The certificate must be signed:

  • If franchisor is not a corporation, by the franchisor;
  • If the franchisor is a corporation and has only one director or officer, by that individual; and
  • If the franchisor is a corporation and has more than one officer or director, by at least two of those officers or directors.

Where a disclosure document contains a misrepresentation (as defined below), franchise legislation allows the franchisee to bring a claim for damages against the franchisor and certain related persons.

In most provinces, the term "related persons" is defined broadly. It includes the franchisor, the franchisor's associates, the franchisor's agent (in Ontario only), the franchisor's broker and every person who signed the disclosure document or statement of material change. In Alberta, a claim for damages for misrepresentation can only be brought against the franchisor and any person who signed the disclosure document.

In British Columbia, Manitoba and Ontario, if a director or officer signs a disclosure certificate or statement of material change and there is a misrepresentation in the document signed by that director officer, then the director or officer may be held personally liable for misrepresentation. Alberta's legislation only refers to misrepresentation that is contained in the disclosure document and not in a statement of material change. Arguably, a franchisor could still be held liable if there is a misrepresentation in a statement of material change.

As a result of this potential personal liability for misrepresentations, it is quite important for franchisors, directors and officers to understand their disclosure obligations and to ensure that there are no misrepresentations in the disclosure document.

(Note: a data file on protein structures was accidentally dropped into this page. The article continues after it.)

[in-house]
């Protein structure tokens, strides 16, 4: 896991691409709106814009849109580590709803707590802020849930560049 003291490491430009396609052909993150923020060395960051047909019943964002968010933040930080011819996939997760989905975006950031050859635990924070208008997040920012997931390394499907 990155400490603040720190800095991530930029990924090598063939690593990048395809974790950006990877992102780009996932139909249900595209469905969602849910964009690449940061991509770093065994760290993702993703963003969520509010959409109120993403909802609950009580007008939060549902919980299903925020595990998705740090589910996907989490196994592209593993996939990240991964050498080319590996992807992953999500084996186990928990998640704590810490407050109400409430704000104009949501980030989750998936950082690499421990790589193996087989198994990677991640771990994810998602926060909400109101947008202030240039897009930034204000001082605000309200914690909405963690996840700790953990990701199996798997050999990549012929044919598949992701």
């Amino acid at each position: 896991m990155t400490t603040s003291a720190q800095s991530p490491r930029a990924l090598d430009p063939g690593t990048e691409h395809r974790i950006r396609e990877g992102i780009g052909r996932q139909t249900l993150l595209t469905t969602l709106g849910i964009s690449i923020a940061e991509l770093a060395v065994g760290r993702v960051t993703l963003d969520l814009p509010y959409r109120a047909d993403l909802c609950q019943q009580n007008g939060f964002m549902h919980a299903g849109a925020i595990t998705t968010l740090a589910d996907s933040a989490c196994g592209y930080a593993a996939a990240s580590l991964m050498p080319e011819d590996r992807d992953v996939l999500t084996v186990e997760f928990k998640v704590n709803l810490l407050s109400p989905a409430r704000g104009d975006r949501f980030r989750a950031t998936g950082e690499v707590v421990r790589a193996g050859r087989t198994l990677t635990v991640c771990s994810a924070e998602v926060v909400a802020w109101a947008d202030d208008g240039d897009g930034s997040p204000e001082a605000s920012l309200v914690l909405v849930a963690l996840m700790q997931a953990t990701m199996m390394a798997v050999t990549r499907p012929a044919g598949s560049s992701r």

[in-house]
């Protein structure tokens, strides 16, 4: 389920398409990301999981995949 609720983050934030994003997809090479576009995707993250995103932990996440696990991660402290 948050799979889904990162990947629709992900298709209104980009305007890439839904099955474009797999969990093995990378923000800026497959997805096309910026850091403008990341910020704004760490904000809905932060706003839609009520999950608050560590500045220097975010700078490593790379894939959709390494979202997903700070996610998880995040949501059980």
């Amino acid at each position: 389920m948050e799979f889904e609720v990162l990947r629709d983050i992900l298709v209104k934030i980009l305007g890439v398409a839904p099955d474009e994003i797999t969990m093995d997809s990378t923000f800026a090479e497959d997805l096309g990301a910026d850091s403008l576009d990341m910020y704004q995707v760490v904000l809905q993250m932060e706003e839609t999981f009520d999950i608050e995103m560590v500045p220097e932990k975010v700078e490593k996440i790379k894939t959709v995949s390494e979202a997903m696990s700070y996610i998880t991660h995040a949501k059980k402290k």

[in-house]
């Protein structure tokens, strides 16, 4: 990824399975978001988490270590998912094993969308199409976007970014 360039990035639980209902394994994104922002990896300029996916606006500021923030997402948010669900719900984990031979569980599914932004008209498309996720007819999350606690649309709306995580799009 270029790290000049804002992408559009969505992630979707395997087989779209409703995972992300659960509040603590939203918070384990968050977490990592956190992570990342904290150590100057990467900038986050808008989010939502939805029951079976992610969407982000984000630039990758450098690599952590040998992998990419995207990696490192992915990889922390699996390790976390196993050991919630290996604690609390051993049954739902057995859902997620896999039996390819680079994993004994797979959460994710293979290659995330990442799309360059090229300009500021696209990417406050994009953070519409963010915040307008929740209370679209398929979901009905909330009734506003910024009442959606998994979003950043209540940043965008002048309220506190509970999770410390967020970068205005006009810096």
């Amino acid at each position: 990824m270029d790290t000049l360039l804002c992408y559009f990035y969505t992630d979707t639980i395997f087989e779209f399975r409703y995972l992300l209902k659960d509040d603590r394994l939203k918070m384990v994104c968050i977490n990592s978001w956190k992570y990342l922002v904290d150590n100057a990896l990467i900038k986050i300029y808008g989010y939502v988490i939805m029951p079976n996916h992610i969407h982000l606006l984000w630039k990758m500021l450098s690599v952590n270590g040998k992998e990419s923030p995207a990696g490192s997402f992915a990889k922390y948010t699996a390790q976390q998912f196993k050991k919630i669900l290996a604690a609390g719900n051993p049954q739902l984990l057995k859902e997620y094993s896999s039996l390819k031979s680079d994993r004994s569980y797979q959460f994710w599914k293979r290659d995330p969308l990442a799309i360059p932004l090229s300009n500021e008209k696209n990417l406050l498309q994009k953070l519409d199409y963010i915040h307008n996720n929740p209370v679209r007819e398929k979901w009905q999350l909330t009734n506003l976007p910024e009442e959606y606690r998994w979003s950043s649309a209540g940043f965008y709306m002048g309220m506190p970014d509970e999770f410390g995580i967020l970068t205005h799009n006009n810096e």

The term "misrepresentation" is defined in franchise legislation as including an untrue statement of a material fact or an failure to state a material fact that is either required to be stated or is necessary to make in order to not mislead the franchisee in light of the circumstances in which it was made.

Outside of the franchise law context, "reliance" is often a requirement of a claim for misrepresentation. In other words, a party typically must prove that it relied upon the opposing party's misrepresentation when it made its decision to invest before it can claim damages as a result of that misrepresentation. This is not the case in franchise law. Franchise law eliminates the need to prove reliance, by stating that a franchisee who acquires a franchise where the disclosure document or statement of material change contains a misrepresentation "shall be deemed to have relied on the misrepresentation."

Potential defences

There are several potential defences that could be available to directors or officers who face a claim for misrepresentation. This includes that the franchisee knew that the statement containing the misrepresentation was inaccurate, or if the misrepresentation was withdrawn after it was given to the franchisee. Directors or officers of a franchisor corporation might also wish to explore insurance opportunities to guard against personal liability risk for franchise disclosure issues.

Overall, the best course of action for franchisors, directors and officers is to ensure that the disclosure provided to prospective franchisees meets all legislative requirements and is free from misrepresentations. This way there is no need to consider whether these defences to personal liability apply.

The content of this article is intended to provide a general guide to the subject matter. Specialist advice should be sought about your specific circumstances.